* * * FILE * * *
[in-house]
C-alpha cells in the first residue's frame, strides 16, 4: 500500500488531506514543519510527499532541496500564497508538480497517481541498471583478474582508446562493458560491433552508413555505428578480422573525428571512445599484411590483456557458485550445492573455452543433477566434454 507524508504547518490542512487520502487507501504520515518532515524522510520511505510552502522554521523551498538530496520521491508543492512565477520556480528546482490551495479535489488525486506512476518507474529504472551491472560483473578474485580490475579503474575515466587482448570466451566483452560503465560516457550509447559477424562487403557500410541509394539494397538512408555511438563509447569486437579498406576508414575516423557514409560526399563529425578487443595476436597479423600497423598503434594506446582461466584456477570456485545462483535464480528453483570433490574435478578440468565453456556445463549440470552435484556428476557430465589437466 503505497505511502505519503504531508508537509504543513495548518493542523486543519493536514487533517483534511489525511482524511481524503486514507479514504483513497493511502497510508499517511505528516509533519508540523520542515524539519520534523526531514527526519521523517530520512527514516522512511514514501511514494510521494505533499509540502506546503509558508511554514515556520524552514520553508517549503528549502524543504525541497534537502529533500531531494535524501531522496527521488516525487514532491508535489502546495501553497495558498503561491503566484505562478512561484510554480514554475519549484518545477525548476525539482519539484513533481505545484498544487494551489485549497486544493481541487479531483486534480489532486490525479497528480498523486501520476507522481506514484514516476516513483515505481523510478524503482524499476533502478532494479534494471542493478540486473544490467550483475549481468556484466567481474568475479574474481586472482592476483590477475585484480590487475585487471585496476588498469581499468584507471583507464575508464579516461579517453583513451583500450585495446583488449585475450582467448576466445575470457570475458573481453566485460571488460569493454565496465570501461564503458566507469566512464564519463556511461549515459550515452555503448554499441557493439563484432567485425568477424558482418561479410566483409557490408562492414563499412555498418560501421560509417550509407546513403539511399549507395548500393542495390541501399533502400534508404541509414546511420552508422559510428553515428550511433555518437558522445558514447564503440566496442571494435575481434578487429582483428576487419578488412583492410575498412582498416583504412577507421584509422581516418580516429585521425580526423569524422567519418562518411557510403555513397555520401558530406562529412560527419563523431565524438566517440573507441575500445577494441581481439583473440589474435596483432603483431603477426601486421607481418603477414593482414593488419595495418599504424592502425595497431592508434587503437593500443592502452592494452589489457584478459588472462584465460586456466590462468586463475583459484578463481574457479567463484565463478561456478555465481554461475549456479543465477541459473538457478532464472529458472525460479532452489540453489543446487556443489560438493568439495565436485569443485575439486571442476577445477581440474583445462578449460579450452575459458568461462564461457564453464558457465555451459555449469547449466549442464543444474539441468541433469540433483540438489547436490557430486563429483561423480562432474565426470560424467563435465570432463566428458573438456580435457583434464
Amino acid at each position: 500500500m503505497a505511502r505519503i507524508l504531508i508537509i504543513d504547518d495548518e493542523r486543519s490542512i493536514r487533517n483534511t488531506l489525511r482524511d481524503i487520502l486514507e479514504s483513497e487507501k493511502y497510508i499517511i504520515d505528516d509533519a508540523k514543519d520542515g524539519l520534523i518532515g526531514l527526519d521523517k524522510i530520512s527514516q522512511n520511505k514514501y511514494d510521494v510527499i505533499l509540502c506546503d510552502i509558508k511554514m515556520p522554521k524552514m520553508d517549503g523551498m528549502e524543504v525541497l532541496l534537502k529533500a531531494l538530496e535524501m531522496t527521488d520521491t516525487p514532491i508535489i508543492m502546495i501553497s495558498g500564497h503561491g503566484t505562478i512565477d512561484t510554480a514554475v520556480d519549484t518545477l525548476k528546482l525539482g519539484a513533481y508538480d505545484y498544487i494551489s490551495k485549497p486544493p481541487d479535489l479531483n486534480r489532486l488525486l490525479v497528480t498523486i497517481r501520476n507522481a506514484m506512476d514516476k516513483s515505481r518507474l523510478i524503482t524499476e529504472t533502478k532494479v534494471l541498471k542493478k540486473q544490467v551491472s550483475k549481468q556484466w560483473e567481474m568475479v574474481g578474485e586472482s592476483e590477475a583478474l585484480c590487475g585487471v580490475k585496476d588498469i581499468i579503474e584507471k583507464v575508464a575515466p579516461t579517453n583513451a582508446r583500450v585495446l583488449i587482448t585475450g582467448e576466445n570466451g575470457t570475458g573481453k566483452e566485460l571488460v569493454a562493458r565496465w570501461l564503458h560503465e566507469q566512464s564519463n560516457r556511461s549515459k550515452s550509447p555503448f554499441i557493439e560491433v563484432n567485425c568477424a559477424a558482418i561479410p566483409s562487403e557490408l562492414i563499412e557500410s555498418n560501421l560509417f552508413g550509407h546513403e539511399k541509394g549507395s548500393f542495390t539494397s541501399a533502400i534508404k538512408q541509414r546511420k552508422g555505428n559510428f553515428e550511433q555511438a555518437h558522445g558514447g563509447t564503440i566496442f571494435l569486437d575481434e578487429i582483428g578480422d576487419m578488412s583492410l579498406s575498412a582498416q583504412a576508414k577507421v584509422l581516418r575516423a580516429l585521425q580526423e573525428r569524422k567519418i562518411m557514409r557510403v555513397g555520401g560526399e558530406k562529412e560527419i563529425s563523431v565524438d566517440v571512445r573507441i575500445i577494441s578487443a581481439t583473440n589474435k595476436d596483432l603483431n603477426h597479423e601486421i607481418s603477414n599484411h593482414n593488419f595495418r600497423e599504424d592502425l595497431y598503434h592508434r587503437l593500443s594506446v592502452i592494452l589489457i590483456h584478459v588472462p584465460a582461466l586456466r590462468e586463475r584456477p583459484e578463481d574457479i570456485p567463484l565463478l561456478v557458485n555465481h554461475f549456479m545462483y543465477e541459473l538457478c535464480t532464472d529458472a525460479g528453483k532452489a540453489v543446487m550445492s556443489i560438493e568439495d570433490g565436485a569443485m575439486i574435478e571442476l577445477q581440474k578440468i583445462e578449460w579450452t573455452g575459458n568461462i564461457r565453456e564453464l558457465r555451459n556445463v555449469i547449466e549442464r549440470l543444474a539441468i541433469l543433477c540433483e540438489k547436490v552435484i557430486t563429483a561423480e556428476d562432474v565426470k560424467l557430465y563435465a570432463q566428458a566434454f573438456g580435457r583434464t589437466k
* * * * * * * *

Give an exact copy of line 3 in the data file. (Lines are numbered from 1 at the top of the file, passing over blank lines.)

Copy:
Amino acid at each position: 500500500m503505497a505511502r505519503i507524508l504531508i508537509i504543513d504547518d495548518e493542523r486543519s490542512i493536514r487533517n483534511t488531506l489525511r482524511d481524503i487520502l486514507e479514504s483513497e487507501k493511502y497510508i499517511i504520515d505528516d509533519a508540523k514543519d520542515g524539519l520534523i518532515g526531514l527526519d521523517k524522510i530520512s527514516q522512511n520511505k514514501y511514494d510521494v510527499i505533499l509540502c506546503d510552502i509558508k511554514m515556520p522554521k524552514m520553508d517549503g523551498m528549502e524543504v525541497l532541496l534537502k529533500a531531494l538530496e535524501m531522496t527521488d520521491t516525487p514532491i508535489i508543492m502546495i501553497s495558498g500564497h503561491g503566484t505562478i512565477d512561484t510554480a514554475v520556480d519549484t518545477l525548476k528546482l525539482g519539484a513533481y508538480d505545484y498544487i494551489s490551495k485549497p486544493p481541487d479535489l479531483n486534480r489532486l488525486l490525479v497528480t498523486i497517481r501520476n507522481a506514484m506512476d514516476k516513483s515505481r518507474l523510478i524503482t524499476e529504472t533502478k532494479v534494471l541498471k542493478k540486473q544490467v551491472s550483475k549481468q556484466w560483473e567481474m568475479v574474481g578474485e586472482s592476483e590477475a583478474l585484480c590487475g585487471v580490475k585496476d588498469i581499468i579503474e584507471k583507464v575508464a575515466p579516461t579517453n583513451a582508446r583500450v585495446l583488449i587482448t585475450g582467448e576466445n570466451g575470457t570475458g573481453k566483452e566485460l571488460v569493454a562493458r565496465w570501461l564503458h560503465e566507469q566512464s564519463n560516457r556511461s549515459k550515452s550509447p555503448f554499441i557493439e560491433v563484432n567485425c568477424a559477424a558482418i561479410p566483409s562487403e557490408l562492414i563499412e557500410s555498418n560501421l560509417f552508413g550509407h546513403e539511399k541509394g549507395s548500393f542495390t539494397s541501399a533502400i534508404k538512408q541509414r546511420k552508422g555505428n559510428f553515428e550511433q555511438a555518437h558522445g558514447g563509447t564503440i566496442f571494435l569486437d575481434e578487429i582483428g578480422d576487419m578488412s583492410l579498406s575498412a582498416q583504412a576508414k577507421v584509422l581516418r575516423a580516429l585521425q580526423e573525428r569524422k567519418i562518411m557514409r557510403v555513397g555520401g560526399e558530406k562529412e560527419i563529425s563523431v565524438d566517440v571512445r573507441i575500445i577494441s578487443a581481439t583473440n589474435k595476436d596483432l603483431n603477426h597479423e601486421i607481418s603477414n599484411h593482414n593488419f595495418r600497423e599504424d592502425l595497431y598503434h592508434r587503437l593500443s594506446v592502452i592494452l589489457i590483456h584478459v588472462p584465460a582461466l586456466r590462468e586463475r584456477p583459484e578463481d574457479i570456485p567463484l565463478l561456478v557458485n555465481h554461475f549456479m545462483y543465477e541459473l538457478c535464480t532464472d529458472a525460479g528453483k532452489a540453489v543446487m550445492s556443489i560438493e568439495d570433490g565436485a569443485m575439486i574435478e571442476l577445477q581440474k578440468i583445462e578449460w579450452t573455452g575459458n568461462i564461457r565453456e564453464l558457465r555451459n556445463v555449469i547449466e549442464r549440470l543444474a539441468i541433469l543433477c540433483e540438489k547436490v552435484i557430486t563429483a561423480e556428476d562432474v565426470k560424467l557430465y563435465a570432463q566428458a566434454f573438456g580435457r583434464t589437466k